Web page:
Wednesday, February 15, 2012

Ike Writes to Baltimore

Not much to add to this (transcribed from fuzzy pdf, might have errors)...
Isiah Leggett
County Executive

The Honorable Vicki Almond
Council Chair
Baltimore County Council
400 Washington Avenue
Towson, Maryland 21204

February 8, 2012

Dear Councilmember Almond:

Thank you for your letter concerning Bill 3·12 / Human Relations as it relates with my experiences as Montgomery County Executive.

I had the honor of signing Montgomery County Bill 23·07 on November 21,2007, making my county the second jurisdiction in Maryland to provide comprehensive civil rights protection to the transgender and gender nonconforming communities. Last year we were joined by Howard County last year, bringing the percentage of state residents covered by such protections to 32 percent.

In addition, last December the U.S. Court of Appeals, Eleventh Circuit in Atlanta, ruled that discrimination against transgender and gender nonconforming individuals is considered sex discrimination, and is unconstitutional under the Equal Protection Clause of the 14th Amendment of the United States Constitution.

As you are all responsible for the health and welfare of your county residents, let me state without hesitation that nothing untoward has occurred in Montgomery County over the past four years. Contrary to all the fear-mongering of the opposition, none of which is or has ever been based in fact, life in Montgomery County has improved for everyone since that time. As County Police Chief Manger pointed out in a letter to Councilmember Quirk last month, the allegations made against the County with respect to assaults perpetrated over the past four years by "cross-dressing men" in women's restrooms are completely without merit.

We look forward to the day when all our state's residents are free from discrimination. We are proud to have had our County move closer to that goal, and stand by you in your efforts to do the same for your great county.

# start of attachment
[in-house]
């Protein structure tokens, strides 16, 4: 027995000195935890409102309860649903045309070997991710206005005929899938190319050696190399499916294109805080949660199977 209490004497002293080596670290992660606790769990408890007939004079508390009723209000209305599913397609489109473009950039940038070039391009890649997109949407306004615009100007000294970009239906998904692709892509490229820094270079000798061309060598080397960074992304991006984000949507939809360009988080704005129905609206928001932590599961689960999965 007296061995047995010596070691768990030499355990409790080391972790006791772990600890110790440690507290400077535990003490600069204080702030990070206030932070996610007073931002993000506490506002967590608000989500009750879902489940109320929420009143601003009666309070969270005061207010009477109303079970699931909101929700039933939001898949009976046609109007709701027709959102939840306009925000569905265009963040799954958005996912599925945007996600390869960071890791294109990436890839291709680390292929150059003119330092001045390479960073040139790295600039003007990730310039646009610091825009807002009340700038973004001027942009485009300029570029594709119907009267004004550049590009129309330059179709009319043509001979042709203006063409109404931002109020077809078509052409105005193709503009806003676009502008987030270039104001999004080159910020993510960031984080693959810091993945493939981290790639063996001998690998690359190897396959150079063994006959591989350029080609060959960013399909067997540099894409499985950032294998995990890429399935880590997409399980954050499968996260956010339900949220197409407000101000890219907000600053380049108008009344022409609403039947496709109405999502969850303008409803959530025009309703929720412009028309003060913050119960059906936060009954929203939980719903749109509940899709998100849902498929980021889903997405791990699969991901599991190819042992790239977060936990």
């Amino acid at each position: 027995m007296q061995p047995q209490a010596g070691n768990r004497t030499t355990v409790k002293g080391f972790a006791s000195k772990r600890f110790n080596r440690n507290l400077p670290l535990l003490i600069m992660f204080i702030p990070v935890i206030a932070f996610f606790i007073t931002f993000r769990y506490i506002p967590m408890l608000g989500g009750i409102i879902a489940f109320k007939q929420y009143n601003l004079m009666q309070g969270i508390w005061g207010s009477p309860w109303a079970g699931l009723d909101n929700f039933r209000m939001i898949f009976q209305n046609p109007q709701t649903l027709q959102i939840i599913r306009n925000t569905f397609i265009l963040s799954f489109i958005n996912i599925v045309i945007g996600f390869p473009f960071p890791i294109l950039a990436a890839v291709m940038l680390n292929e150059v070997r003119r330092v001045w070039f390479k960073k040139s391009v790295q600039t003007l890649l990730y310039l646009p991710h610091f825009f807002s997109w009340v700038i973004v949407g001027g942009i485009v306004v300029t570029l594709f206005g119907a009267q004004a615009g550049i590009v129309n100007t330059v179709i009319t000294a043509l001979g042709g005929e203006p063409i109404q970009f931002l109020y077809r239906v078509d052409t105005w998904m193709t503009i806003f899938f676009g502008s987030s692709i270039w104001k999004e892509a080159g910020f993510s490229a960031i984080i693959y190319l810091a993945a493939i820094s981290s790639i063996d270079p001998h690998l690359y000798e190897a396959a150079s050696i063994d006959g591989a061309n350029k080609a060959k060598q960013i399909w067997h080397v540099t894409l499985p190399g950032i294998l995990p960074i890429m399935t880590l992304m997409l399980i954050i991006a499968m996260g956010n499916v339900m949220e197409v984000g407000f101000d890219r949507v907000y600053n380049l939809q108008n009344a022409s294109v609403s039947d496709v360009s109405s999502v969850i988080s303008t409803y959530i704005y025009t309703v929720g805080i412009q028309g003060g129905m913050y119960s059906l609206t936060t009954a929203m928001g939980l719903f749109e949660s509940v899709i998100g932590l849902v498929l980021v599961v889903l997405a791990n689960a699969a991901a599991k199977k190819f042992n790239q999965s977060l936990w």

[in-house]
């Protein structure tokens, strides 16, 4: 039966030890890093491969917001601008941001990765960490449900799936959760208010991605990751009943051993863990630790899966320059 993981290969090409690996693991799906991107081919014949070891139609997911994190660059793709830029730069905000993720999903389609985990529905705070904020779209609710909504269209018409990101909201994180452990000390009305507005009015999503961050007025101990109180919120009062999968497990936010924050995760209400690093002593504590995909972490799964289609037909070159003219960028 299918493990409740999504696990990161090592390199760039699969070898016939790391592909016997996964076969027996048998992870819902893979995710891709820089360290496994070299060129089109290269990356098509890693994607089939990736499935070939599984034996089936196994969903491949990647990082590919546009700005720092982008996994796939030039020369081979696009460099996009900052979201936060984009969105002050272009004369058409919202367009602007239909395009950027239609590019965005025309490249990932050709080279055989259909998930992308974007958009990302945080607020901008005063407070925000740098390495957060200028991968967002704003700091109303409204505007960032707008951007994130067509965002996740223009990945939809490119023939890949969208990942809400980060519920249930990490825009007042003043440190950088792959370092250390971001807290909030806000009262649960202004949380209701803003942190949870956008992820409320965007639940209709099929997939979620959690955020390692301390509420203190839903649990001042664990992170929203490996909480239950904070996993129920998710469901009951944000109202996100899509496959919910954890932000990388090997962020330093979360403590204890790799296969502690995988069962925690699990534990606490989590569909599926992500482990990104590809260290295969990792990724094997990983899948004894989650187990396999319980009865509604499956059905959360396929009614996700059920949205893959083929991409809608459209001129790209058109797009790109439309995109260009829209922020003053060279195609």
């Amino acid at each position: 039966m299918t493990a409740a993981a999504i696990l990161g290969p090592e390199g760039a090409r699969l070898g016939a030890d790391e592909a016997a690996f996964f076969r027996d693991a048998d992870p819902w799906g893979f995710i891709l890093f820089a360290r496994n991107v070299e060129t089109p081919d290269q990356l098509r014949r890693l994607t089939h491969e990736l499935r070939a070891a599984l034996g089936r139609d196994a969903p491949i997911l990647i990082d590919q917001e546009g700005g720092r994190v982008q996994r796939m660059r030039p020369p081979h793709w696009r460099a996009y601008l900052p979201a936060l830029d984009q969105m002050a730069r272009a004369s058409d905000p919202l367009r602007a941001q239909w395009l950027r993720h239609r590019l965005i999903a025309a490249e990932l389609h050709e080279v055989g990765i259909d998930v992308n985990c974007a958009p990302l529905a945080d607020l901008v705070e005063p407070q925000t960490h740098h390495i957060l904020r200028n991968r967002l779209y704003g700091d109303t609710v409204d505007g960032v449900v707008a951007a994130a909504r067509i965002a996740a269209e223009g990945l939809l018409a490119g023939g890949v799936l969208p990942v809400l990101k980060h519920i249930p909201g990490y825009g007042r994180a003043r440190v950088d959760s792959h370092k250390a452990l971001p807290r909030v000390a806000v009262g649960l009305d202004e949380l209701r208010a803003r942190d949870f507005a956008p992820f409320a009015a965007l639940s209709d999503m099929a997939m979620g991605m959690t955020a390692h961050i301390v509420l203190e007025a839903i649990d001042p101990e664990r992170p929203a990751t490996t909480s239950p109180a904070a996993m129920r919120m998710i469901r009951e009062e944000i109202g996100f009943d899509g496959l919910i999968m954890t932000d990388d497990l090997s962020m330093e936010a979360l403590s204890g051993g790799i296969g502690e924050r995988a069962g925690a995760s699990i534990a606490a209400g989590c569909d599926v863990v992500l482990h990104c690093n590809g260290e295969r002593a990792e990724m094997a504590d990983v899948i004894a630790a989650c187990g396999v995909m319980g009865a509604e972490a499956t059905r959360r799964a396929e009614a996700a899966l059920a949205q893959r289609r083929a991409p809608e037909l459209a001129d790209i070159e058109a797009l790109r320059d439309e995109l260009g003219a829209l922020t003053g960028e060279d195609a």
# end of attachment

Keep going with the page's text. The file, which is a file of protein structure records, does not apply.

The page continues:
Isiah Leggett
County Executive

CC: Baltimore County Councilmembers
Kevin Kamenetz, County Executive


Anonymous svelte_brunette said...

Thank you, Mr. Leggett.



February 15, 2012 10:09 AM  
Anonymous David S. Fishback said...

Good for Ike, and good for all of us.

February 15, 2012 12:12 PM  
Anonymous Derrick said...

Very well done!

February 15, 2012 4:02 PM  
Anonymous Anonymous said...

Leggett sounds like a fool.
What the Eleventh Circuit in Atlanta does has nothing to do with what happens in the 4th Circuit. It is not compelling.
If the 4th would rely on this decision, this has nothing to do with gender identity based on feelings, whatever that is. Look what Leggett alleges the court said. It was based on SEX Discrimination. No need for the law to add gender identity.
The council in Baltimore County are probably laughing.

February 15, 2012 8:31 PM  
Anonymous Wake Up said...

Ike not only sounds like a fool. . .he is a fool.
A fool with a $60,000 personal
bathroom in his office (paid for
by the taxpayers). Of course
he doesn't care what goes on in
the public bathrooms.
Take a hike, Ike.

February 16, 2012 12:46 AM  
Anonymous Anonymous said...

Catholic Bishop Nickless advocates violent opposition to preventative medicine for women

February 16, 2012 12:34 PM  
Anonymous Anonymous said...

GOP Representative Issa allows no women to testify at his hearing on mandating preventative care for women in health care reform.

February 16, 2012 1:43 PM  
Anonymous Anonymous said...

Let’s not mince words here. Today the Republican party made it clear they not only know nothing about women’s health care, they don’t care.

The contempt for women was palpable during Rep. Darrell Issa’s (R-CA) sham of an oversight hearing on whether or not keeping access to contraception available for women was an attack on religious liberty. Here’s a hint: not even Justice Scalia thinks it is. Beside the utter lack of a voice, of parity in participation let alone diversity of opinion, accessing birth control was likened to serving pork at a kosher deli from a witnessed deemed qualified to offer testimony while a female Catholic law student was told she didn’t have anything to add to the proceedings.